What proportion of the world do you estimate to have an address?
“What constitutes an address?” you might well query. Well, let’s say: a place of residence of any kind with a street name, a number, or way of identification.
Until recently I’m not sure I had given this question all that much thought. I have lived in a place with an address all my life; in fact, if you were to draw my life so far in address form, it might look something like this:
Can you tell what the axes are showing, without labels?
Do you think this is a useful graph?
The answer to the first question I posed – how many people in the world do not have an address – is suggested to be at least one half,1 and perhaps around 54%.2
If you, like me, have lived in a Western country all your life, you may well be surprised at this. “But how do people survive without an address?” I found myself thinking. How do they call an ambulance? Call for pizza? Get bank cards delivered? Function as a citi…
And then it dawned on me. For reasons that either they wish, or the state wishes, they perhaps don’t function as a citizen in the same way that I do. Because an address, for the individual citizen, is both a means to power, and a means to give up power. This issue is expertly explored in The Address Book by Deirdre Mask,3 who considers the advantages and the disadvantages of the state being able to locate its citizens and why, historically, this happened. Examples are:
- So that citizens can be located in order to pay taxes.
- So that emergency services can be provided to citizens.
- So that criminals (or those labelled “criminals” / “terrorists” / “enemies of the state”) can be tracked.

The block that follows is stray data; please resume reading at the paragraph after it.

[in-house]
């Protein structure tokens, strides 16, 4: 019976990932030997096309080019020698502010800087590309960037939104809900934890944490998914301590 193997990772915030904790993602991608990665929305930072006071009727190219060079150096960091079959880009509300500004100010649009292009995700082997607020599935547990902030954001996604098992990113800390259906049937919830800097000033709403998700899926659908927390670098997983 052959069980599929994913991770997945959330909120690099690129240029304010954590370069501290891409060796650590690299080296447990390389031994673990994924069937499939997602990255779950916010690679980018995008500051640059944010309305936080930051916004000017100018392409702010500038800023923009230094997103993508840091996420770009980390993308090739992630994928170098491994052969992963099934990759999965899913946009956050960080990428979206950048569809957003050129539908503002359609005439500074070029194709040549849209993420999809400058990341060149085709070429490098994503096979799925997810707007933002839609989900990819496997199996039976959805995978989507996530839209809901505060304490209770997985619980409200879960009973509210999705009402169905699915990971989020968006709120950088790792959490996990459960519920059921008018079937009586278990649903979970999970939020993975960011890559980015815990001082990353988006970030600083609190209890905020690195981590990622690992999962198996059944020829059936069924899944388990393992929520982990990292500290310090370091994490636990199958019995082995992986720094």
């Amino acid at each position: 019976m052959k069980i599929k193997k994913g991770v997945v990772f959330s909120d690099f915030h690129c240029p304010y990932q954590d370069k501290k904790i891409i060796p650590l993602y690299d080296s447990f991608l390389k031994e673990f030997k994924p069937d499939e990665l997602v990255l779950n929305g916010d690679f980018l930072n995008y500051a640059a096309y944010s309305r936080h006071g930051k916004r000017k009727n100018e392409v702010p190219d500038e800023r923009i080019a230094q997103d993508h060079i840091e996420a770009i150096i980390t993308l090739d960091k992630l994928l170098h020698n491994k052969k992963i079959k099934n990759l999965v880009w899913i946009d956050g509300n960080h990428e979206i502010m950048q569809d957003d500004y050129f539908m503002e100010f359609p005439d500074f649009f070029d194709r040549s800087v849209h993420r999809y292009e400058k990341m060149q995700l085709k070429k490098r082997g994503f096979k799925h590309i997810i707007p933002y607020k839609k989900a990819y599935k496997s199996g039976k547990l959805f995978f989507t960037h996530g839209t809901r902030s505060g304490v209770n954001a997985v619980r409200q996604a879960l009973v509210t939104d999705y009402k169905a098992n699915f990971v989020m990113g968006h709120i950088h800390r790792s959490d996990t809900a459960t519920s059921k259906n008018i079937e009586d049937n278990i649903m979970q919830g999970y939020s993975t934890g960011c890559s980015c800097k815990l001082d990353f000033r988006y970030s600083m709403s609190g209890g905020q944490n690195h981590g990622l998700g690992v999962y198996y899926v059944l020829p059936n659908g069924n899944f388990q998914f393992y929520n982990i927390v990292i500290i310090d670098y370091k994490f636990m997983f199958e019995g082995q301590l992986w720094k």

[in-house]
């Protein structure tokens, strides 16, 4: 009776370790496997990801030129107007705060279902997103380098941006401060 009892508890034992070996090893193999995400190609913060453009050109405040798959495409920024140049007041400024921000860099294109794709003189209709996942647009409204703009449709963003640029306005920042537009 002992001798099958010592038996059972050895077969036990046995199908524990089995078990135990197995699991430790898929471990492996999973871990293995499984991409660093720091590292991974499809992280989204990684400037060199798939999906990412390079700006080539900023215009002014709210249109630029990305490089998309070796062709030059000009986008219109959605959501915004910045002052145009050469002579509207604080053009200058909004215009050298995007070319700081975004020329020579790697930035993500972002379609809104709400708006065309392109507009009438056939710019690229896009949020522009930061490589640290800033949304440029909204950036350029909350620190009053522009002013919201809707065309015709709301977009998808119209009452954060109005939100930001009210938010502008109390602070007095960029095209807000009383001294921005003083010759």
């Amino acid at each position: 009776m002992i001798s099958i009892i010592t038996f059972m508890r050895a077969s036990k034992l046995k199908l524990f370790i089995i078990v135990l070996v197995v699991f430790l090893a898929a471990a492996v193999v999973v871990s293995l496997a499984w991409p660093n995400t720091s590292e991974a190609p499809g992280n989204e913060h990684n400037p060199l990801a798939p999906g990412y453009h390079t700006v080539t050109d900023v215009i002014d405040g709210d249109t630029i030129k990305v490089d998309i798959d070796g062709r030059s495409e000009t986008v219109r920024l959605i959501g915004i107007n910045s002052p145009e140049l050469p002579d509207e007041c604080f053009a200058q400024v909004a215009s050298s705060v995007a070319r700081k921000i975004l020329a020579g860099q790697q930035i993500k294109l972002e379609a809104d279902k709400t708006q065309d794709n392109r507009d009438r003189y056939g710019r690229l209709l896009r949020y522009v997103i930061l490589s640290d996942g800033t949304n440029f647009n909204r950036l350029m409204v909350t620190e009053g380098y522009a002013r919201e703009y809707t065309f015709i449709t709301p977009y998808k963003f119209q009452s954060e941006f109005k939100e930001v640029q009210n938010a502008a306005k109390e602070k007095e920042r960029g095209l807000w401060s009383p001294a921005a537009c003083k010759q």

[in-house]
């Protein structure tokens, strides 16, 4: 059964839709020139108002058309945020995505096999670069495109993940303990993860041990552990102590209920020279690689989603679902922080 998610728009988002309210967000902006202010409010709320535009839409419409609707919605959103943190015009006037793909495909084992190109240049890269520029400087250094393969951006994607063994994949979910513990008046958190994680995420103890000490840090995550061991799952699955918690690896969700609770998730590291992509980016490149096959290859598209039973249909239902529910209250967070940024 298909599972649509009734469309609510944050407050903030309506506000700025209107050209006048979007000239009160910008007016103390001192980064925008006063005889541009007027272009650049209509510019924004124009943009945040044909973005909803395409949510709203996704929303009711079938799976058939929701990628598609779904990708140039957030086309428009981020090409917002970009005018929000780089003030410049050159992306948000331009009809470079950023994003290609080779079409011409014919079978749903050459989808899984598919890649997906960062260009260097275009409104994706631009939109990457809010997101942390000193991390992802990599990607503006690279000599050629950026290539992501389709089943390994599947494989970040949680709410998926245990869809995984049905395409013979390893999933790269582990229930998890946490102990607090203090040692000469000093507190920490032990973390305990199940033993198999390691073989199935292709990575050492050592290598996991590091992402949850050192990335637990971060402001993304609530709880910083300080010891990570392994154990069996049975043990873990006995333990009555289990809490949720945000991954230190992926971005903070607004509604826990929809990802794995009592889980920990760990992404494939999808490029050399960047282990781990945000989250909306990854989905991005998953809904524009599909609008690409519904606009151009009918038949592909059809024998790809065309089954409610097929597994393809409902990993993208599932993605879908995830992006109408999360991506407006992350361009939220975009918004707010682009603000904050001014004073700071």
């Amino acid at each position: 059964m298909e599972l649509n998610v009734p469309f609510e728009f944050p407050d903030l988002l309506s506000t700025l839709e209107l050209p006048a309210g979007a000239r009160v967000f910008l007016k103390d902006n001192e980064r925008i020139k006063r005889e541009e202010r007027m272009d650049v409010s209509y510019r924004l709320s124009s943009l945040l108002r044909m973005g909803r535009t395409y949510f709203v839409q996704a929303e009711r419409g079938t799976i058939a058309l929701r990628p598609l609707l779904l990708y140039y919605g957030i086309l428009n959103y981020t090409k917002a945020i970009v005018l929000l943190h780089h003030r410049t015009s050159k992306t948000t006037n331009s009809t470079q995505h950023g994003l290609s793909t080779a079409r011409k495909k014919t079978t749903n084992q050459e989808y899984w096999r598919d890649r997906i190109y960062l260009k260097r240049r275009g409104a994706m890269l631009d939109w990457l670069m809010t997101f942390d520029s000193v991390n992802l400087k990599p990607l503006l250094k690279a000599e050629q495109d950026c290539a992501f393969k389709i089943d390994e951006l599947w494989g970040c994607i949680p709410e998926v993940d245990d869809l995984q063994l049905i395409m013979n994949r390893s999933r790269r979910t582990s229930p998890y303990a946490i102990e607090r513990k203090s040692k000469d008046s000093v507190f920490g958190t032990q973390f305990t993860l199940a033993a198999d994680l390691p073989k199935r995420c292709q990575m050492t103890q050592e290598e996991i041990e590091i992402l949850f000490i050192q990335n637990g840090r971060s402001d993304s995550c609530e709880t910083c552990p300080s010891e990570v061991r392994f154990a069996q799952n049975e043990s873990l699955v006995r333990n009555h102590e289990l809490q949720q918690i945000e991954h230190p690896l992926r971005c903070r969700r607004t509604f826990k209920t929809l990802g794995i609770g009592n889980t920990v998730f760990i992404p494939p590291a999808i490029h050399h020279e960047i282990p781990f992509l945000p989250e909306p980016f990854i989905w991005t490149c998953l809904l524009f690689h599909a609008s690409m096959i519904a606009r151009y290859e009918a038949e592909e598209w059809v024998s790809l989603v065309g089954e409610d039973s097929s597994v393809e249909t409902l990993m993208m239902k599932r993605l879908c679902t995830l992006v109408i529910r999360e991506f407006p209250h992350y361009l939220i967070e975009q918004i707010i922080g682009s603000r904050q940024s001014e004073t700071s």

- To give citizens “permission” to live somewhere.
- So that services, such as water and sewage, can be provided (or not) to citizens.
- So that citizens can receive (snail) mail.
- So that citizens can be conscripted.
- So that newcomers to the area can find their way around (famously a disadvantage in wartime).
In the book, Mask tells the story of Jacques François Guillauté,4 a police officer in eighteenth-century Paris who had a dream to keep an enormous file of data on every citizen “from his birth to his last breath [sic].” Part of this would be assigning house numbers to every dwelling, supporting principles of rationality and equality:
Cities would be easy to navigate, and people easy to find. Taxes could be collected, criminals found quickly. And a peasant’s home was numbered the same ways as an aristocrat’s. The Enlightenment, whose purpose was to bring “light” from the darkness, wanted the state to see its people, all of them.3(p103)
This idea of numbering someone (and what better than their dwelling, which is one of the most concrete representations of them and hard to move) in order to render them visible is not without its issues. As the eighteenth century progressed, other cities similarly began to see the value in numbering homes, as well as carts, carriages and horses. In Geneva, painters painted numbers overnight, and people defiled and hacked away at the numbers. In the United States, doors were slammed in the faces of those who came to compile city directories. Why the distrust? Those familiar with the musical Les Misérables, the show The Prisoner – or wartime atrocities of any sort – may be way ahead of me here.
Numbering is essentially dehumanizing. In the early days of house numbering, many felt their new house numbers denied them an essential dignity. ... A Swiss memoirist visiting Austria was “horrified to see numbers on the house which appeared to us a symbol of the hand of the ruler determinedly taking possession of the private individual.”3(p104)
Of course, the address given by the state is not the only way to gain some of the advantages of mapping locations. Technology allows different, more flexible methods of pointing to places; for example, the what 3 words project, which seeks to provide a three-word reference to every 3-metre square in the world, specifies the entrance of our Cambridge office by the reference from.scars.dart.
Have you always lived somewhere with a clear, “official” address? Was it always easy to find? Would you prefer not to?
You can tweet us @CambridgeMaths or comment below.
- Mask, D. (2020). The address book. Macmillan Publishers.